Alfred Lansing’s description of Shackleton’s unease going into the sea voyage that marked part VI of Endurance: Shackleton’s Incredible Voyage simultaneously presented a major difference between mountaineering and maritime adventure narratives in general.
“Unlike the land, where courage and the simple will to endure can often see a man through, the struggle against the sea is an act of physical combat, and there is no escape. It is a battle against a tireless enemy in which man never actually wins; the most that he can hope for is not to be defeated.” 221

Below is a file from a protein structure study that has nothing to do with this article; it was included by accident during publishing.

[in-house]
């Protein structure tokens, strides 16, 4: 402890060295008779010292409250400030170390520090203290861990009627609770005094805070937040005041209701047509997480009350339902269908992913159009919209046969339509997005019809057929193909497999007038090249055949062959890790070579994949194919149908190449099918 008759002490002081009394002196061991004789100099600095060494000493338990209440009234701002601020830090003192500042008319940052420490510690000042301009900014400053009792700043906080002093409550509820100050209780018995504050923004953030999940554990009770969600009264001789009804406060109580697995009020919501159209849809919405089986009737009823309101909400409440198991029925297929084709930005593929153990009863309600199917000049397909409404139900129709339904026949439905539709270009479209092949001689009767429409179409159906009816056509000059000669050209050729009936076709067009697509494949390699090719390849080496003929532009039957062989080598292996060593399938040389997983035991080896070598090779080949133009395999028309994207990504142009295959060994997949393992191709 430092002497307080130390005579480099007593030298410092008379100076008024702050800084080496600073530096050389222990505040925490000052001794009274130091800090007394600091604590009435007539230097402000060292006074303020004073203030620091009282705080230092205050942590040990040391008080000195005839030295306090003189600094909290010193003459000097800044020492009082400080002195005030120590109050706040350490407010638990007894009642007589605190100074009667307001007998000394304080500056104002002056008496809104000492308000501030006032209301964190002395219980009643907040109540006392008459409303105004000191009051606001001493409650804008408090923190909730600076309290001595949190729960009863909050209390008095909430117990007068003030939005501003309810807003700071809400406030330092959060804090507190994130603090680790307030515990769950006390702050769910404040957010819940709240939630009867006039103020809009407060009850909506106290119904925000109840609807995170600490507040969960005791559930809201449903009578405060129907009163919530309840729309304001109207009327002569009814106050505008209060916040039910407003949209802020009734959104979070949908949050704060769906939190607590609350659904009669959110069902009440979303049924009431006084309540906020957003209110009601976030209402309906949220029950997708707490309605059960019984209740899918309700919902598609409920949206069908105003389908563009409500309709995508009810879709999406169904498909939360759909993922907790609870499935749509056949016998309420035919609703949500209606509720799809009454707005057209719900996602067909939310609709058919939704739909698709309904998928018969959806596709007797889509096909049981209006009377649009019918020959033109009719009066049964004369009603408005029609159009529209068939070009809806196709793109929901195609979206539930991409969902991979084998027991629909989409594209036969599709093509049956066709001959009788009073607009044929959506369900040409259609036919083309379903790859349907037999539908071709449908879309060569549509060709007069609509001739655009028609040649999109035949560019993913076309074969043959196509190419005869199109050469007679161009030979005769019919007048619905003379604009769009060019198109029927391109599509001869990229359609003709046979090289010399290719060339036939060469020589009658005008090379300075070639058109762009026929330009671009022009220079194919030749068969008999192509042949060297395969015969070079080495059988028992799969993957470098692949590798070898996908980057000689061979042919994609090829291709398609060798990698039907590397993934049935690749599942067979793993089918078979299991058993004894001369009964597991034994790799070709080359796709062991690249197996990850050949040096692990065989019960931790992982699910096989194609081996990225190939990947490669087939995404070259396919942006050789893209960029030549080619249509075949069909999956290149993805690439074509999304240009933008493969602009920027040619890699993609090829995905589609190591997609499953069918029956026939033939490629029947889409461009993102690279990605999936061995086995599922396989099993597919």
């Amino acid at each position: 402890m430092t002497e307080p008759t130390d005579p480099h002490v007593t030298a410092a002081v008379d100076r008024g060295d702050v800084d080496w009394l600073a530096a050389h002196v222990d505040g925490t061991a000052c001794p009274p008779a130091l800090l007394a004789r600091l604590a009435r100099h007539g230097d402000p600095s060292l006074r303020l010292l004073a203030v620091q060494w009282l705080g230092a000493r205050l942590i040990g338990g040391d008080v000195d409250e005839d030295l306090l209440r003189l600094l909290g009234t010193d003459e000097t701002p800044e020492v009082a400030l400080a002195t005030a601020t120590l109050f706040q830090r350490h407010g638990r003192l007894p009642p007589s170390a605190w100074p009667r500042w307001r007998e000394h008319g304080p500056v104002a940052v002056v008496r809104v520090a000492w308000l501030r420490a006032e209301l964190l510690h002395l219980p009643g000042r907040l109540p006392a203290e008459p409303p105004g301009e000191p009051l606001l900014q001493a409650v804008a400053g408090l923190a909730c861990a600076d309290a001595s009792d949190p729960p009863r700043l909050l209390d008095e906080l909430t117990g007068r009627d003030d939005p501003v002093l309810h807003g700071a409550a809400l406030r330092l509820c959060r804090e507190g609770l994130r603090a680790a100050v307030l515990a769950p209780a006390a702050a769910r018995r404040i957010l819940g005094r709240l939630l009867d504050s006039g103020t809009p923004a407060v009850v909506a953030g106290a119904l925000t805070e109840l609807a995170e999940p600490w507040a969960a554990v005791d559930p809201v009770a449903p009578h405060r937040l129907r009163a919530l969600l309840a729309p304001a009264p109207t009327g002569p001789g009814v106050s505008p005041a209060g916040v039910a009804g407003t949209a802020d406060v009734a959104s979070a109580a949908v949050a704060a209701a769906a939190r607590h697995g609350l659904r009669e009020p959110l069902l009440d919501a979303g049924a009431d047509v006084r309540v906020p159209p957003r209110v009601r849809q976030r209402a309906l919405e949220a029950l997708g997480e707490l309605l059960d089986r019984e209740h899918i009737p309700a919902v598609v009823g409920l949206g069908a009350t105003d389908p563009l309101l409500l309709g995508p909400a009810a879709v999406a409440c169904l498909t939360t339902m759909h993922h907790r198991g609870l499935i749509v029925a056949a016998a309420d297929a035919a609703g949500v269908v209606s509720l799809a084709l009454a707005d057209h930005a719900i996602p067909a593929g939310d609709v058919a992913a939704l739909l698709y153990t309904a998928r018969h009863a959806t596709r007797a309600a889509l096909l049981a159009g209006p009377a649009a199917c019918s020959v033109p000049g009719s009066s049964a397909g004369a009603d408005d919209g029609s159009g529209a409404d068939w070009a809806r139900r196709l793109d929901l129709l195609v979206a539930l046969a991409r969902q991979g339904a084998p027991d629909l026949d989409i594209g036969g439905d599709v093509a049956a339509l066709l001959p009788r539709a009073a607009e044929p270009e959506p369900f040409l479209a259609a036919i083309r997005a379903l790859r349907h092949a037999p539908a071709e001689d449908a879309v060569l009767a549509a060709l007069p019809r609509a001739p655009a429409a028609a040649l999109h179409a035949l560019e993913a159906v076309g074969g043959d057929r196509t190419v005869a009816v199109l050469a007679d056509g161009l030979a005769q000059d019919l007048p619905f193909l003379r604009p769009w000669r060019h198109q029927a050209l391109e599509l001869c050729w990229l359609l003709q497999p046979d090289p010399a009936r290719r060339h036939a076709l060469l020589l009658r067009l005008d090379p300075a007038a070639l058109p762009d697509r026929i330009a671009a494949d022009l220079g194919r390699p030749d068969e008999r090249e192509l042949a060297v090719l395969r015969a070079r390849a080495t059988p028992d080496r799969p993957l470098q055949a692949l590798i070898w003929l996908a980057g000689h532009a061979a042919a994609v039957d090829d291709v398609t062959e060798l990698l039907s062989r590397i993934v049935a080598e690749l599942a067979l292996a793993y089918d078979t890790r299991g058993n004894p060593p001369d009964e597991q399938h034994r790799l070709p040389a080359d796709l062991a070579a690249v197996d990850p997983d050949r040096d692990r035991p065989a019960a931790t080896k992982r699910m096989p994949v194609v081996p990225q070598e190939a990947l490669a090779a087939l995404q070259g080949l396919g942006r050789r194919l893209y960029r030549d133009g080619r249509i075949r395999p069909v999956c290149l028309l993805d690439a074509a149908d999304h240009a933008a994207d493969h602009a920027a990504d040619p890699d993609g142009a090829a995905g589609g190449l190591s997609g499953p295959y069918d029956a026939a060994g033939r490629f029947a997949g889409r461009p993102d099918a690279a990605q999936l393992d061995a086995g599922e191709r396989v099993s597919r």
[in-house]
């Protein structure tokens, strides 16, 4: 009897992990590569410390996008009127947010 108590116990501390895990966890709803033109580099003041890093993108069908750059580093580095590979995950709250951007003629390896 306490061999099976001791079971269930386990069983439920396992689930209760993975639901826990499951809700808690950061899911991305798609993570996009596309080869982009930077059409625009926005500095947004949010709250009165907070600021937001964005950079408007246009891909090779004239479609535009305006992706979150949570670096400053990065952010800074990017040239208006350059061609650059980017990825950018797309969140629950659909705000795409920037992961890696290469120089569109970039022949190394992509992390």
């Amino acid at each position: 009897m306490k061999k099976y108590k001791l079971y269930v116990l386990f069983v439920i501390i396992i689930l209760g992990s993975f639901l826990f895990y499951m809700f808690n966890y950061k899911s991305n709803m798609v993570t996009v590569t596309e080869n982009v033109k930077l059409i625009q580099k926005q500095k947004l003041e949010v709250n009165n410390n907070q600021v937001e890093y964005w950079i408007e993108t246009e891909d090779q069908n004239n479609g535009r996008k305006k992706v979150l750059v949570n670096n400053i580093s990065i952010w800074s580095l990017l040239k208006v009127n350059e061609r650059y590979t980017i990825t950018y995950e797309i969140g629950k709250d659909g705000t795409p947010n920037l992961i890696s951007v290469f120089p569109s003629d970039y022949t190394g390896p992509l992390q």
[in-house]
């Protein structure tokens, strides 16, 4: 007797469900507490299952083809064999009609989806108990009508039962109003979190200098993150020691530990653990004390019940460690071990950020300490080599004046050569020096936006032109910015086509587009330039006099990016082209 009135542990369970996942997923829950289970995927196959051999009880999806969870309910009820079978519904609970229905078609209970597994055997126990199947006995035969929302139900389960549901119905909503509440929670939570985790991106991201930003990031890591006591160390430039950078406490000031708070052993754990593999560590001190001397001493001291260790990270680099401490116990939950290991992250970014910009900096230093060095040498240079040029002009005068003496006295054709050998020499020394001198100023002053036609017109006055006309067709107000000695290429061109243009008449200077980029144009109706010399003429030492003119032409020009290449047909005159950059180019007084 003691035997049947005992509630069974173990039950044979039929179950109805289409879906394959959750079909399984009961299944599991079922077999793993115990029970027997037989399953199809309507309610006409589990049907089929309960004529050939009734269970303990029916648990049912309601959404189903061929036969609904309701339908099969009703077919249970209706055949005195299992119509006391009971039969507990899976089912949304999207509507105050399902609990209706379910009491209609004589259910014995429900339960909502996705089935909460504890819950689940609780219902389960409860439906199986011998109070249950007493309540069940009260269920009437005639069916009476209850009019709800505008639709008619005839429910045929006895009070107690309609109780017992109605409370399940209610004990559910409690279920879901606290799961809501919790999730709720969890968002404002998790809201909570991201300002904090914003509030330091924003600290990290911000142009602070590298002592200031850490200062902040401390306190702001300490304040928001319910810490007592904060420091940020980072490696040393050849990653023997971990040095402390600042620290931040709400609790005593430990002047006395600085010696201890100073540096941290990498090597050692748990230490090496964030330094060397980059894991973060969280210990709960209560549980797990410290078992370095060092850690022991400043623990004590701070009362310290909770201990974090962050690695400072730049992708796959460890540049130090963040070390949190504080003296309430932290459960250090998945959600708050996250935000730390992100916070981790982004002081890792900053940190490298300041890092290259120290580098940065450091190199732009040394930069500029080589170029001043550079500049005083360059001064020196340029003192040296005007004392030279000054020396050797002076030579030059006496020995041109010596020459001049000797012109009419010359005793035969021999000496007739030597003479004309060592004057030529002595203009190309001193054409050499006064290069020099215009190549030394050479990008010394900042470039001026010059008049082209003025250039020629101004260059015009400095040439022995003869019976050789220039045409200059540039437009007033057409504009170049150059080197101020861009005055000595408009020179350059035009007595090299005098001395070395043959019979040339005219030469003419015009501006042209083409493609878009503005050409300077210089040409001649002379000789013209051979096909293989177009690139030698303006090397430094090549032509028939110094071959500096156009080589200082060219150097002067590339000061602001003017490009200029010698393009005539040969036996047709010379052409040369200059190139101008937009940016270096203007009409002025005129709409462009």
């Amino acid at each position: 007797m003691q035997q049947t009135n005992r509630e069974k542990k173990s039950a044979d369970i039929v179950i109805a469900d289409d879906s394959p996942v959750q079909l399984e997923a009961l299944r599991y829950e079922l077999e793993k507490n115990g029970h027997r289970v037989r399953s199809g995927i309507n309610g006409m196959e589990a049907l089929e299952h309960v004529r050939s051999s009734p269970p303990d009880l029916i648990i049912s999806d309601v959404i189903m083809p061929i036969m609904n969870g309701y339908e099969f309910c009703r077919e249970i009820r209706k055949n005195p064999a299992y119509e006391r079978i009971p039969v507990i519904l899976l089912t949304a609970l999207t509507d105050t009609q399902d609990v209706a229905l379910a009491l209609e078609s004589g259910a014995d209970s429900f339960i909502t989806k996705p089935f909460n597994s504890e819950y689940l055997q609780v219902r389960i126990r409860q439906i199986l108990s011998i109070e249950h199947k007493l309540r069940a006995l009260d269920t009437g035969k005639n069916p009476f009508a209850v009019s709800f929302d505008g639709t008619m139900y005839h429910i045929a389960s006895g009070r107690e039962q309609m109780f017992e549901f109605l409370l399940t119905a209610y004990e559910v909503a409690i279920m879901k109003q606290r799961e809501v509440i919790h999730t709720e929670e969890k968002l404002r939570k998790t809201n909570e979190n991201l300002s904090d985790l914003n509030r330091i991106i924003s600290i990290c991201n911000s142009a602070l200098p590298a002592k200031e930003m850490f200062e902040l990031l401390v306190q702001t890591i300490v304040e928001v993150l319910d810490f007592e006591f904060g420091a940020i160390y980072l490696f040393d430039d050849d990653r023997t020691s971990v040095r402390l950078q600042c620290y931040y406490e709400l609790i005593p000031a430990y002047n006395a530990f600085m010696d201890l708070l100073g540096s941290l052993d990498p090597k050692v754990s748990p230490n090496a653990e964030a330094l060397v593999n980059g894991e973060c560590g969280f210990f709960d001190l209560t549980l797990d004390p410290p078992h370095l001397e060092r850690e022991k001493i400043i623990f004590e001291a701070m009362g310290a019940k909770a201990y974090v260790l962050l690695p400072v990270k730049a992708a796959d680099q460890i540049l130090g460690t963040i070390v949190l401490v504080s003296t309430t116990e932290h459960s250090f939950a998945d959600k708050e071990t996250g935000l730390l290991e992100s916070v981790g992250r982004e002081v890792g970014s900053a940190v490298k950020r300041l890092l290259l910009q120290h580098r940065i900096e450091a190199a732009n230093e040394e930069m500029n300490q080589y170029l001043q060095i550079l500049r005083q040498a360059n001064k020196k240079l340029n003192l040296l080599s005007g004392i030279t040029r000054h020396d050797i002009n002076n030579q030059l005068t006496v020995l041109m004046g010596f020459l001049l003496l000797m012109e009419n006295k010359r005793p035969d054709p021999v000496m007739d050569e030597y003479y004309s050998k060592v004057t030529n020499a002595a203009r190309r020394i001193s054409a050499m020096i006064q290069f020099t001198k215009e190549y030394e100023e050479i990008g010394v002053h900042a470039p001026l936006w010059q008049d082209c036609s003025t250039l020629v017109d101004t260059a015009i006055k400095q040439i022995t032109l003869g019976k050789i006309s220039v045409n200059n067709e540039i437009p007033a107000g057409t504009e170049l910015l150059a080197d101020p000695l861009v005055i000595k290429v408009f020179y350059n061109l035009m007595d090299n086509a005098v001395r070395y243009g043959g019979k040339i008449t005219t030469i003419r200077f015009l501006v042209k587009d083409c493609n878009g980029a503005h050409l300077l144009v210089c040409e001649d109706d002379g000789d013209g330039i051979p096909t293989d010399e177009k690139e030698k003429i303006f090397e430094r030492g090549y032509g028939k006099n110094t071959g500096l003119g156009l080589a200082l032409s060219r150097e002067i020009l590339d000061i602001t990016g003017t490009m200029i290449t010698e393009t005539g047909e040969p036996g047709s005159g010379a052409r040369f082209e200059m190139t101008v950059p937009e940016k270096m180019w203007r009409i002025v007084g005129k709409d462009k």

Based on the mountaineering literature that we have read thus far, I do not believe that the struggle against land can’t be an act of physical combat, but otherwise I agree with Lansing’s statement. The Ocean, frequently personified into having moods and temperaments, is a more active antagonist for me than Mountains can be. Significantly, there is no fast escape. There is no “void” for the adventurer to fall into, which leads to a closer relationship forming between man and element. The sailor’s curse is closer to purgatory, and lends to a very different style of narration. The seafaring section of this story struck me as much more intimately involved in the threats against sanity than preceding sections.